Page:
Iain Duncan Smith – Betony Lloyd and Dan Heap speak to the former Conservative leader

Dan Heap 1 November 2007

Following the annual Vote of No Confidence debate at the Cambridge Union we were privileged to be granted an exclusive interview with the former leader of the Conservative Party – the Rt. Hon Iain Duncan Smith, MP.

A heated debate was highlighted by Quentin Davies being challenged by a Fitzwilliam student and constituent to defend his decision not to call a by-election after defecting from the Conservatives to Labour this summer. The proposition attacked the government for allowing personal debt to rise to unsustainable levels, and there were a number of colourful floor speeches from the audience. An American student ridiculed his own government, claiming we should be grateful that our politicians can “string a sentence together”. The opposition’s rosy description of improvements made during their tenure was met a the cry of “tell that to the dead Iraqis!”.

At points, the debate descended into petty squabbling, with speakers, notably Nick Herbert, interrupting and shouting each other down. This behaviour was criticised by Union speaker Will Redfearn who rebuked the politicians: “you’re not in the Commons now”.

There were long queues to go through the “aye” door, as the New Labour government was defeated for the first time ever, 302 to 95.

After meeting students in the Union bar the former Tory leader declined the use of the President’s room, and kicked off his interview in the main chamber by welcoming the government’s defeat (whilst admitting the result was not an expression of confidence in his own party).

The issue of higher education arose as a matter of personal as well as political importance for Duncan Smith as his own children are now of university age.

The MP told The Cambridge Student (TCS) that he had “never been a supporter of top up fees” and whilst his Party is “in a slightly different position” than it was under his leadership, his “personal views” remain unchanged.

“There’s got to be a better way than just plunging people into massive amounts of debt”, he continued. “If it was easier for people to get work while they were here then that might be a different case but I think sometimes it’s very difficult for people to get work in the area where they go to university.”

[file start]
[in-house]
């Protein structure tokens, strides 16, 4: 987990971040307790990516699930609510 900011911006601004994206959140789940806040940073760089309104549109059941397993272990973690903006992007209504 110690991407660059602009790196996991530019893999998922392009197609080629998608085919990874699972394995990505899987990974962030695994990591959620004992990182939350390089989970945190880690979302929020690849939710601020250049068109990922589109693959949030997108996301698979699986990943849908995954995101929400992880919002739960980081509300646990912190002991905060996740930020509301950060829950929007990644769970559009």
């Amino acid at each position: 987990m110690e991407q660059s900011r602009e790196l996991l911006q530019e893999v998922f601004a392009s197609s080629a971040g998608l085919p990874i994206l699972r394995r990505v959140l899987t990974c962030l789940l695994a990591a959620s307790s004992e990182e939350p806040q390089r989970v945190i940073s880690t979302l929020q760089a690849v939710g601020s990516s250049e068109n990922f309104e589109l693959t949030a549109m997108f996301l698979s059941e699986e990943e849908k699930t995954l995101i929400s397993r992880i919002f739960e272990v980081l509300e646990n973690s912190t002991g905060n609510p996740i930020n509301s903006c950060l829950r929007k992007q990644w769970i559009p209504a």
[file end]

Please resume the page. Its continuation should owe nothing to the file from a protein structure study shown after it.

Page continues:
When asked to comment on the recent coverage of the appointment of Lord Triesman as minister for students (‘Yes (student) Minister’ Vl.10 issue 5 25/10/07), the former leader revealed his scepticism about “constantly appointing people”, describing it as “cosmetic”.

Duncan Smith was also cynical about the government’s system of quotas and targets for widening access to universities. “If it was going to work it would have worked by now”, he said.

“The government’s been bullying universities for the last seven or eight years to get more people from lower socio-economic backgrounds into university.”

He believes university authorities have been making great efforts to widen access yet accepts that it is imperative that standards aren’t lowered in the process.

He identified that the root of the problem actually lies in the lack of applications from underprivileged pupils, especially to Oxbridge.

Duncan Smith is not concerned about the purported devaluation of degrees but warned of the dangers of the current government’s overemphasis on university education.

“The be all and end all of life is not to go to university – I know that might be difficult for this government to swallow. Lots of people out there are not academic and they don’t want to follow an academic life.”

He points out the government treats those who do not opt for an academic path as if they are “subhuman”, and that this is “not fair and not true”. He stressed his belief in the equal value of a vocational education, adding that “it takes two different groups of people to make society work”.

When pressed on David Cameron’s progress in ending Britain’s style of ‘Punch-and-Judy politics’, Duncan Smith suggested that it was a “long term process” and that “no solution will be achieved over night”, whilst admitting that the current state of politics is the fault of both the media and politicians.

Questioned on the government’s plans to reform the constitution, the MP welcomed moves to restore the power and influence Parliament has lost in recent years. “It is time now”, he said, “to make a big change”.

Duncan Smith also defended the ‘quiet man’ approach he adopted during his time as Tory leader.

“The people who get things done in society are invariably the ones who don’t talk about it: they are the ones who do it”, he told TCS.

“This is a world of quiet people who you never really hear from…but on whom the whole of society rests….politicians spend a lot of time talking while the rest of Britain gets on and does”.

He insisted that quiet determination was a better approach to politics than spin, but jokingly suggested that John Wayne’s film ‘The Quiet Man’, which was re-released following his notorious Party conference speech, may have profited from his approach more than he did.

Like a true politician, Duncan Smith wisely dodged the question when asked if he was planning to attend the Oxford Union.

Betony Lloyd

Dan Heap